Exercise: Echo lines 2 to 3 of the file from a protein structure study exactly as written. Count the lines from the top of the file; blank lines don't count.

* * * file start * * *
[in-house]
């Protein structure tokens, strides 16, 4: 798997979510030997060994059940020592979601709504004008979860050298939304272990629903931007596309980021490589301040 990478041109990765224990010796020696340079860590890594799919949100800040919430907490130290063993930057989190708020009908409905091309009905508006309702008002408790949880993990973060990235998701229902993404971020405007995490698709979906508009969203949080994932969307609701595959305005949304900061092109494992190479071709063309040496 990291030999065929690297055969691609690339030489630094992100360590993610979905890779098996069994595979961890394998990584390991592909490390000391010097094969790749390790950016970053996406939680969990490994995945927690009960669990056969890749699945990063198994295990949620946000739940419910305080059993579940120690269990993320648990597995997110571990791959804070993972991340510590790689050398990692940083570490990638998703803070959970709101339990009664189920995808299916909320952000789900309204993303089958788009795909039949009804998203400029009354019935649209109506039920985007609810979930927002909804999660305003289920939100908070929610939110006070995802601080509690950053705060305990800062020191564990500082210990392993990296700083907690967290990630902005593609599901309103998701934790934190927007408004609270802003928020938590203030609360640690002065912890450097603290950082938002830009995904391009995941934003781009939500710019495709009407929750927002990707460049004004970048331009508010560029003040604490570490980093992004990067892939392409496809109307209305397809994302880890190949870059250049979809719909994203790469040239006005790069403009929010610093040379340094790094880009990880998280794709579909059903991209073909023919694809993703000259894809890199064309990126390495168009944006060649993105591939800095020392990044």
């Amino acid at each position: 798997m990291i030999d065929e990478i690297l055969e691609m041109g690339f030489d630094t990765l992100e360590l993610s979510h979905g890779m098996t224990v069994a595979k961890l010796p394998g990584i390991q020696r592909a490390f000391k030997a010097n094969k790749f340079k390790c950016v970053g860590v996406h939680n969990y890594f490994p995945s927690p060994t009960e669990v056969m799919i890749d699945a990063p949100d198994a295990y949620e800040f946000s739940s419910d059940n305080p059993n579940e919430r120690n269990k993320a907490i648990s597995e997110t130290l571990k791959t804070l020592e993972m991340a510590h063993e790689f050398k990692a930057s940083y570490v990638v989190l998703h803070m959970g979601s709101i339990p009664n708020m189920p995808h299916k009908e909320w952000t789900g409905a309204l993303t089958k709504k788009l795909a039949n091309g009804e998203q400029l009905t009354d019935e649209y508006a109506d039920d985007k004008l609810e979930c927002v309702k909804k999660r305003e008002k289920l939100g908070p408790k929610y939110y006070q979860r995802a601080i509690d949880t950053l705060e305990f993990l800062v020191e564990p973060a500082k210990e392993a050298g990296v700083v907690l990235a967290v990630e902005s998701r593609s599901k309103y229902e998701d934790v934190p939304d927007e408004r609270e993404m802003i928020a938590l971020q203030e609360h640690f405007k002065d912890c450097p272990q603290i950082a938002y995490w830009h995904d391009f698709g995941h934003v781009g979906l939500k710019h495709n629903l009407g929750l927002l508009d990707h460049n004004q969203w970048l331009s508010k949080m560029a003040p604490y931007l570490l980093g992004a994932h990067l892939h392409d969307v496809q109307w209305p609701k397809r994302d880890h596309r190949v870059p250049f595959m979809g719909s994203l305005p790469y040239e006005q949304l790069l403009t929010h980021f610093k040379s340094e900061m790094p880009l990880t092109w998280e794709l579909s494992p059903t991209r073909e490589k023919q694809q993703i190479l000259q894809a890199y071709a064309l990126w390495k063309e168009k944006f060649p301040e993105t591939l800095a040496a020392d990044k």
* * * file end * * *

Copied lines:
């Protein structure tokens, strides 16, 4: 798997979510030997060994059940020592979601709504004008979860050298939304272990629903931007596309980021490589301040 990478041109990765224990010796020696340079860590890594799919949100800040919430907490130290063993930057989190708020009908409905091309009905508006309702008002408790949880993990973060990235998701229902993404971020405007995490698709979906508009969203949080994932969307609701595959305005949304900061092109494992190479071709063309040496 990291030999065929690297055969691609690339030489630094992100360590993610979905890779098996069994595979961890394998990584390991592909490390000391010097094969790749390790950016970053996406939680969990490994995945927690009960669990056969890749699945990063198994295990949620946000739940419910305080059993579940120690269990993320648990597995997110571990791959804070993972991340510590790689050398990692940083570490990638998703803070959970709101339990009664189920995808299916909320952000789900309204993303089958788009795909039949009804998203400029009354019935649209109506039920985007609810979930927002909804999660305003289920939100908070929610939110006070995802601080509690950053705060305990800062020191564990500082210990392993990296700083907690967290990630902005593609599901309103998701934790934190927007408004609270802003928020938590203030609360640690002065912890450097603290950082938002830009995904391009995941934003781009939500710019495709009407929750927002990707460049004004970048331009508010560029003040604490570490980093992004990067892939392409496809109307209305397809994302880890190949870059250049979809719909994203790469040239006005790069403009929010610093040379340094790094880009990880998280794709579909059903991209073909023919694809993703000259894809890199064309990126390495168009944006060649993105591939800095020392990044």
């Amino acid at each position: 798997m990291i030999d065929e990478i690297l055969e691609m041109g690339f030489d630094t990765l992100e360590l993610s979510h979905g890779m098996t224990v069994a595979k961890l010796p394998g990584i390991q020696r592909a490390f000391k030997a010097n094969k790749f340079k390790c950016v970053g860590v996406h939680n969990y890594f490994p995945s927690p060994t009960e669990v056969m799919i890749d699945a990063p949100d198994a295990y949620e800040f946000s739940s419910d059940n305080p059993n579940e919430r120690n269990k993320a907490i648990s597995e997110t130290l571990k791959t804070l020592e993972m991340a510590h063993e790689f050398k990692a930057s940083y570490v990638v989190l998703h803070m959970g979601s709101i339990p009664n708020m189920p995808h299916k009908e909320w952000t789900g409905a309204l993303t089958k709504k788009l795909a039949n091309g009804e998203q400029l009905t009354d019935e649209y508006a109506d039920d985007k004008l609810e979930c927002v309702k909804k999660r305003e008002k289920l939100g908070p408790k929610y939110y006070q979860r995802a601080i509690d949880t950053l705060e305990f993990l800062v020191e564990p973060a500082k210990e392993a050298g990296v700083v907690l990235a967290v990630e902005s998701r593609s599901k309103y229902e998701d934790v934190p939304d927007e408004r609270e993404m802003i928020a938590l971020q203030e609360h640690f405007k002065d912890c450097p272990q603290i950082a938002y995490w830009h995904d391009f698709g995941h934003v781009g979906l939500k710019h495709n629903l009407g929750l927002l508009d990707h460049n004004q969203w970048l331009s508010k949080m560029a003040p604490y931007l570490l980093g992004a994932h990067l892939h392409d969307v496809q109307w209305p609701k397809r994302d880890h596309r190949v870059p250049f595959m979809g719909s994203l305005p790469y040239e006005q949304l790069l403009t929010h980021f610093k040379s340094e900061m790094p880009l990880t092109w998280e794709l579909s494992p059903t991209r073909e490589k023919q694809q993703i190479l000259q894809a890199y071709a064309l990126w390495k063309e168009k944006f060649p301040e993105t591939l800095a040496a020392d990044k």